Larbi Bouhali

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Larbi Bouhali (Arabic: العربي بوهالي‎‎, born 1912, in El Kantara)[1] was an Algerian communist politician. Bouhali served as general secretary of the Algerian Communist Party.[2][3]

Born in El Kantara, Bouhali hailed from an Arab peasant family.[4] In 1934 he travelled to Moscow, where he received political training for 9 months.[5] Bouhali took part in the founding congress of the Algerian Communist Party in 1936.[1] In 1939 he was named secretary of the Algerian People's Aid (Secours populaire algerien), an organization dedicated to assisting victims of colonial repression.[4]

In 1940 Bouhali, along with other Communist Party leaders, was imprisoned and deported to the Sahara.[6] He was detained at the Djenien-Bou-Rezg concentration camp.[7] At the third party congress, held in 1947, Bouhali was elected general secretary of the party, substituting Amar Ouzegane.[8][9]

Bouhali was exiled throughout the Algerian War of Independence.[10] When the insurrection broke out, he moved to metropolitan France, and after the banning of the Algerian Communist Party on September 13, 1955 he moved to East Germany.[11] At the time of Algerian independence in 1962 he remained in East Germany.[12] Bouhali returned to Algeria, but went into exile again (along with other communist leaders) a few months after the 1965 coup d'état.[13]

He later became a member of the central leadership of the Socialist Vanguard Party (PAGS).[14]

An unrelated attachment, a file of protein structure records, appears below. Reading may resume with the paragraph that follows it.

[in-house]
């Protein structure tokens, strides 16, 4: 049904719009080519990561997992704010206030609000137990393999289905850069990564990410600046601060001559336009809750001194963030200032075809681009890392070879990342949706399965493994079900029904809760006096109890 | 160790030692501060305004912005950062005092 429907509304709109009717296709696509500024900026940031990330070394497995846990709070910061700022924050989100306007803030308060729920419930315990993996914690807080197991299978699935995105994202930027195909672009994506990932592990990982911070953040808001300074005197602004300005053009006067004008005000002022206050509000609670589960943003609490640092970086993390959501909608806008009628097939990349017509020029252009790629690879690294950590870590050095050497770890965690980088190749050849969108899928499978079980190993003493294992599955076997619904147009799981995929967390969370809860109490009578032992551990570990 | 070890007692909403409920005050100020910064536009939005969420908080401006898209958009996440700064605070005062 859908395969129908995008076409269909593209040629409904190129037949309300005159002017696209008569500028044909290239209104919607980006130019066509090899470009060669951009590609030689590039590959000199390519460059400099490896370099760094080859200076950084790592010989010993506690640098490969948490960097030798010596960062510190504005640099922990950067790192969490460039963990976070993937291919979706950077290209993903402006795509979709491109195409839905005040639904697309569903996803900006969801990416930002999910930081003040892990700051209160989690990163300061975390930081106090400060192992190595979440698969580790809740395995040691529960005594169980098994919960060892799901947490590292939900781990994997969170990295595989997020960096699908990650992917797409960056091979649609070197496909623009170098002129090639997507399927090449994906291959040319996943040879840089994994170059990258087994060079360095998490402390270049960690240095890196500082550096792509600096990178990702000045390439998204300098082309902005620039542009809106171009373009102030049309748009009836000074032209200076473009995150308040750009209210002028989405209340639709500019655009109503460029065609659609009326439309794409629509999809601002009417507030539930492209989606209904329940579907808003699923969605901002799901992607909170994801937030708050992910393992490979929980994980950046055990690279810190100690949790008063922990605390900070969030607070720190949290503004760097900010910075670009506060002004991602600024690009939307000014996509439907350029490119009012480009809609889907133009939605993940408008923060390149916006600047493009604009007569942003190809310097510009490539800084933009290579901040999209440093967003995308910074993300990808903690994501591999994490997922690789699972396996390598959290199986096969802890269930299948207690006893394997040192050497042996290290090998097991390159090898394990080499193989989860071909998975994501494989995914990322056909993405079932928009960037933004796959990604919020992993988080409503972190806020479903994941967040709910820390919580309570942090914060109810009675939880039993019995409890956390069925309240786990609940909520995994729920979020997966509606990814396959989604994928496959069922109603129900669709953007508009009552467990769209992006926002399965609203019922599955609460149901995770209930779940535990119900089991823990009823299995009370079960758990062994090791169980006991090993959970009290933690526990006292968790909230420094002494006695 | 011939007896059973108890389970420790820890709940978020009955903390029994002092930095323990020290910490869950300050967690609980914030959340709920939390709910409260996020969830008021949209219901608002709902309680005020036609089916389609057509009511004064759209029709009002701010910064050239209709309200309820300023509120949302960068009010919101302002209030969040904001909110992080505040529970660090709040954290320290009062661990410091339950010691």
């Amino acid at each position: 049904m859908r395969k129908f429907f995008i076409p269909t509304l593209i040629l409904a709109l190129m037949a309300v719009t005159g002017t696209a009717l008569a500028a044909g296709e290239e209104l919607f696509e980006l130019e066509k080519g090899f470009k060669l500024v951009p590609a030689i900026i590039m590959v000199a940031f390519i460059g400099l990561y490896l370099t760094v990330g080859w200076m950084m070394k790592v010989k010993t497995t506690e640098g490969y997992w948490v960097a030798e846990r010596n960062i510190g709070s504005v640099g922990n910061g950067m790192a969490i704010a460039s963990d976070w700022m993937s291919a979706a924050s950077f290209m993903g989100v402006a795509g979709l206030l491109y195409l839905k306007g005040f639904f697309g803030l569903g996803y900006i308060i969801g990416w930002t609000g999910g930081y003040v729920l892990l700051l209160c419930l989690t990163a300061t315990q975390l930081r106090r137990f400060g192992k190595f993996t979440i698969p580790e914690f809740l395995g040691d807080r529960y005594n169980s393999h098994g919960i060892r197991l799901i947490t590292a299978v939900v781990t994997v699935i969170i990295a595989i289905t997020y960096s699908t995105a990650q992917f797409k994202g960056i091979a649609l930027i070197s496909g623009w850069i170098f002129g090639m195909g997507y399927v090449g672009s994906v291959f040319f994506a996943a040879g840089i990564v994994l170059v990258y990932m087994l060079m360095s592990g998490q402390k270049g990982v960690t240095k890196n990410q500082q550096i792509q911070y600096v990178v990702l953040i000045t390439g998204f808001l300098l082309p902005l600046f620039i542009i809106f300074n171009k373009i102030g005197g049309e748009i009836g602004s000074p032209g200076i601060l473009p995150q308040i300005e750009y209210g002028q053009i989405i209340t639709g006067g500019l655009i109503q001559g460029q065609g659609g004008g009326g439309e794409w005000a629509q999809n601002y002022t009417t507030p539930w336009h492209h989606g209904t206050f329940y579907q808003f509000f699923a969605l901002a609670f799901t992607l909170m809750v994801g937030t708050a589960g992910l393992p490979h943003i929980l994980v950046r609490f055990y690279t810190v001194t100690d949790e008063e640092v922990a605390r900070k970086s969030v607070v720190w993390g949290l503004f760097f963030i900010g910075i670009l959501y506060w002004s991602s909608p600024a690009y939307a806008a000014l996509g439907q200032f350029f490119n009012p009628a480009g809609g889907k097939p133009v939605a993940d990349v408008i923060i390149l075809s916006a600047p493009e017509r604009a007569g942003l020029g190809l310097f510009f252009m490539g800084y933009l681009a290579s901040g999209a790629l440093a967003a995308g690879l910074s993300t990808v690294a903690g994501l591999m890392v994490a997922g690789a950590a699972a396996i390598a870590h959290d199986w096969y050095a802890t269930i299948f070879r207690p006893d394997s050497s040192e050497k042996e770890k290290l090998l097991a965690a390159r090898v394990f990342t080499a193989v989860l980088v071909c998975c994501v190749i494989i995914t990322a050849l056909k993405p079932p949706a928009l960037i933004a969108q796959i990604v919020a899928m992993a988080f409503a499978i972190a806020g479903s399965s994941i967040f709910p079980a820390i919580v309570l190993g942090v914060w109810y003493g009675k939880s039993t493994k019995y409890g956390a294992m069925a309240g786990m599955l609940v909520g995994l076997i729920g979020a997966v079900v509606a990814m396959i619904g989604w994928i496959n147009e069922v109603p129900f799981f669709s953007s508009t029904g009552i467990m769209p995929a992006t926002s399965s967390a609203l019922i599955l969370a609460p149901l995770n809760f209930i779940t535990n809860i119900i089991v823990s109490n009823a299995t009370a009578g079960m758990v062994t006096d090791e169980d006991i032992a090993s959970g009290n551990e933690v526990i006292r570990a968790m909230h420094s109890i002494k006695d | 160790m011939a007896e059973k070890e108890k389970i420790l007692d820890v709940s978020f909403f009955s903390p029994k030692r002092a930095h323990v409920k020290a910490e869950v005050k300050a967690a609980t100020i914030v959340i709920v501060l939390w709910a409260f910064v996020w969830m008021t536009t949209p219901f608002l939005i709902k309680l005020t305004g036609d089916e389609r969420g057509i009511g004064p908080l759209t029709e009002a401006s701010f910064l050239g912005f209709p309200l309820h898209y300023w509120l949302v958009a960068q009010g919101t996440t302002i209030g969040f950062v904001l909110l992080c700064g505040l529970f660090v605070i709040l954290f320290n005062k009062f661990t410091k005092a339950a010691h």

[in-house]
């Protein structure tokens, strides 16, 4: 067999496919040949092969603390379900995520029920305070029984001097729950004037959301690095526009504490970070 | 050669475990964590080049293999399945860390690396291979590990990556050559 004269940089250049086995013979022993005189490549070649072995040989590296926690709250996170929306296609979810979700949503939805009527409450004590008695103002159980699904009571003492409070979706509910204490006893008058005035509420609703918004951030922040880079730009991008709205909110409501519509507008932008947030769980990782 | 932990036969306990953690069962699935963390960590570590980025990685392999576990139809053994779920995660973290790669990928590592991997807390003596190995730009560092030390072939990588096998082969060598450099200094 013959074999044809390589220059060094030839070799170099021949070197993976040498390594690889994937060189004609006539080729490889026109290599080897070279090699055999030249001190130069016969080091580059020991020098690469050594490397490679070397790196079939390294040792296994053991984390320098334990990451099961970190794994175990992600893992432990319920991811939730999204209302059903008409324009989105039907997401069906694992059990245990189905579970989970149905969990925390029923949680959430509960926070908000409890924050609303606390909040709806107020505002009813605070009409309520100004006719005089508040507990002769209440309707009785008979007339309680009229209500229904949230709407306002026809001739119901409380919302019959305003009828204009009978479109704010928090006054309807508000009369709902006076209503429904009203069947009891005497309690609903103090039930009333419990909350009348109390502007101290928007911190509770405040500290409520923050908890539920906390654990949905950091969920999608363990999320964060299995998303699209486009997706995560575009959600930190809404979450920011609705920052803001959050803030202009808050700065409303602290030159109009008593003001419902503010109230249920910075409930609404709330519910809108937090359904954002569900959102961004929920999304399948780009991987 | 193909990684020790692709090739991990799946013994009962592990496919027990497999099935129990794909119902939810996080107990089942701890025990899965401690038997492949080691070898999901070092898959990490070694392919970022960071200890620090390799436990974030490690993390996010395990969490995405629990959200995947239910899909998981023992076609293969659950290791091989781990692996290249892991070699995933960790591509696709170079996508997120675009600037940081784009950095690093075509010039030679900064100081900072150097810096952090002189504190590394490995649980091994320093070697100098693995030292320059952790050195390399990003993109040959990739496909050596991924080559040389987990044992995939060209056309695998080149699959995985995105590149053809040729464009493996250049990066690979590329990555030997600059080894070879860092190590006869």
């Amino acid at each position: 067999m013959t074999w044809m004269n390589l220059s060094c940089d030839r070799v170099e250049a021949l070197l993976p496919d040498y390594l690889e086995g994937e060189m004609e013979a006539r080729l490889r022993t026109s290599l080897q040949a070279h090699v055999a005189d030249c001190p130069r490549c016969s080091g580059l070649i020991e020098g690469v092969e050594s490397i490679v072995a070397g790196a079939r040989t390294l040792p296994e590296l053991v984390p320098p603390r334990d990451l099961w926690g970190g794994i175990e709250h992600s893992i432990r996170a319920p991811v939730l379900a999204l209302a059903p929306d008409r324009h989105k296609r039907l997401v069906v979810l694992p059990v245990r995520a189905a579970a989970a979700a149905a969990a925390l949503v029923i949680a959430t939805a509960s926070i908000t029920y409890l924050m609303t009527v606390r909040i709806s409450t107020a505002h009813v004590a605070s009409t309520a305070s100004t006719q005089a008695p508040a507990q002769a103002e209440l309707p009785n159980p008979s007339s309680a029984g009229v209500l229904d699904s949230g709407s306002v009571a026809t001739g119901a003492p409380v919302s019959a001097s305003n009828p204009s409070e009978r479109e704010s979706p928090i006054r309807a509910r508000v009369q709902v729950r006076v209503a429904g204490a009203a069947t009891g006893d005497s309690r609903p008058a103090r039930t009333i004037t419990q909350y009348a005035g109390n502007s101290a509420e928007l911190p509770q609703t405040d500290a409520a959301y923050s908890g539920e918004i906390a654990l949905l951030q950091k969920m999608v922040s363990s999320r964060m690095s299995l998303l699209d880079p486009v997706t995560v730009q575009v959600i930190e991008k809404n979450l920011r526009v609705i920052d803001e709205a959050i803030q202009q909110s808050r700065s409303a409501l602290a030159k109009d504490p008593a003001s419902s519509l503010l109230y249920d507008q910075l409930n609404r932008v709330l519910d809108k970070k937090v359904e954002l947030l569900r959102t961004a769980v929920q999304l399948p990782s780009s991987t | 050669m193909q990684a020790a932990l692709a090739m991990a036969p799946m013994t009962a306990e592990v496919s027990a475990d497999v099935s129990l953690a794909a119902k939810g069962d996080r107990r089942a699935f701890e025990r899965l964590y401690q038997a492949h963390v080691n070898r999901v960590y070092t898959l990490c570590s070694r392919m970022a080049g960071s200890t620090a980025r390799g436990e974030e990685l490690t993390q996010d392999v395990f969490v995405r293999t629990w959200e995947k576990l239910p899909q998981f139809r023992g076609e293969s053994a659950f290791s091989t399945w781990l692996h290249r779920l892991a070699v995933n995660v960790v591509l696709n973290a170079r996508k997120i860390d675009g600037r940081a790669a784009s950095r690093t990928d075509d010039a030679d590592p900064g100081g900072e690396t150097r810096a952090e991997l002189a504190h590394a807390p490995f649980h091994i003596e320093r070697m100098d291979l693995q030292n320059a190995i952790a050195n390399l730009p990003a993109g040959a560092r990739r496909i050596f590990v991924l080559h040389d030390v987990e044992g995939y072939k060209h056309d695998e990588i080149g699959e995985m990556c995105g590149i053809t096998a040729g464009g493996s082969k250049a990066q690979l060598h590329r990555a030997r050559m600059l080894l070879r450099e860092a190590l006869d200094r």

Bouhali represented the Algerian communists at different international events, such as the 10th anniversary of the People's Republic of China in Peking 1959 and the 1969 International Meeting of Communist and Workers Parties in Moscow.[15][16]

References[edit]

  1. ^ a b Cheurfi, Achour. La classe politique algérienne: de 1900 à nos jours : dictionnaire biographique. Alger: Casbah éditions, 2006. p. 118
  2. ^ Brzezinski, Zbigniew. Africa and the Communist World. Stanford, Calif: Published for the Hoover Institution on War, Revolution, and Peace by Stanford University Press, 1982. p. 171
  3. ^ Ansprenger, Franz. The dissolution of the colonial empires. London: Routledge, 1989. p. 228
  4. ^ a b Moine, André, and Léon Feix. La Déportation et la Résistance en Afrique du Nord: 1939–1944. Paris: Editions sociales, 1972. p. 216
  5. ^ Tripier, Philippe. Autopsie de la guerre d'Algerie. Paris: Éditions France-Empire, 1972. p. 49
  6. ^ Cahiers d'histoire de l'Institut de recherches marxistes, Eds. 8–11. Paris: Institut de recherches marxistes, 1982. p. 99
  7. ^ Khalfa, Boualem, Henri Alleg, and Abdelhamid Benzine. La grande aventure d'"Alger républicain". Paris: Messidor, 1987. p. 256
  8. ^ Bedjaoui, Mohammed. Verites sur la revolution algerienne. Paris: Gallimard, 1970. p. 16
  9. ^ Chikh, Slimane. L'Algérie en armes ou le temps des certitudes. Alger: Casbah Editions, 1998. p. 51
  10. ^ Hadhri, Mohieddine. L'URSS et le Maghreb: de la Révolution d'octobre à l'indépendance de l'Algérie, 1917–1962. Harmattan, 1985. p. 141
  11. ^ Favrod. Charles-Henri. La Revolution algerienne. Paris: Plon, 1959. p. 89
  12. ^ Lederer, Ivo John, and Wayne S. Vucinich. The Soviet Union and the Middle East. 1974. p. 113
  13. ^ Hadjeres, Sadek. REPERES BIOGRAPHIQUES ET POLITIQUES (de 1928 à 1966)
  14. ^ Internationales Afrika Forum, Vol. 6–7. Europäisches Institut für Politische, Wirtschaftliche und Soziale Fragen, 1970. p. 36
  15. ^ International Meeting of Communist and Workers' Parties, Moscow 1969, Peace and Socialism Publishers, t. Rudé právo, 1969. p. 4
  16. ^ Peking Review. Guests of Honour Present at the Banquet. October 6, 1959. No. 40. pp. 11–12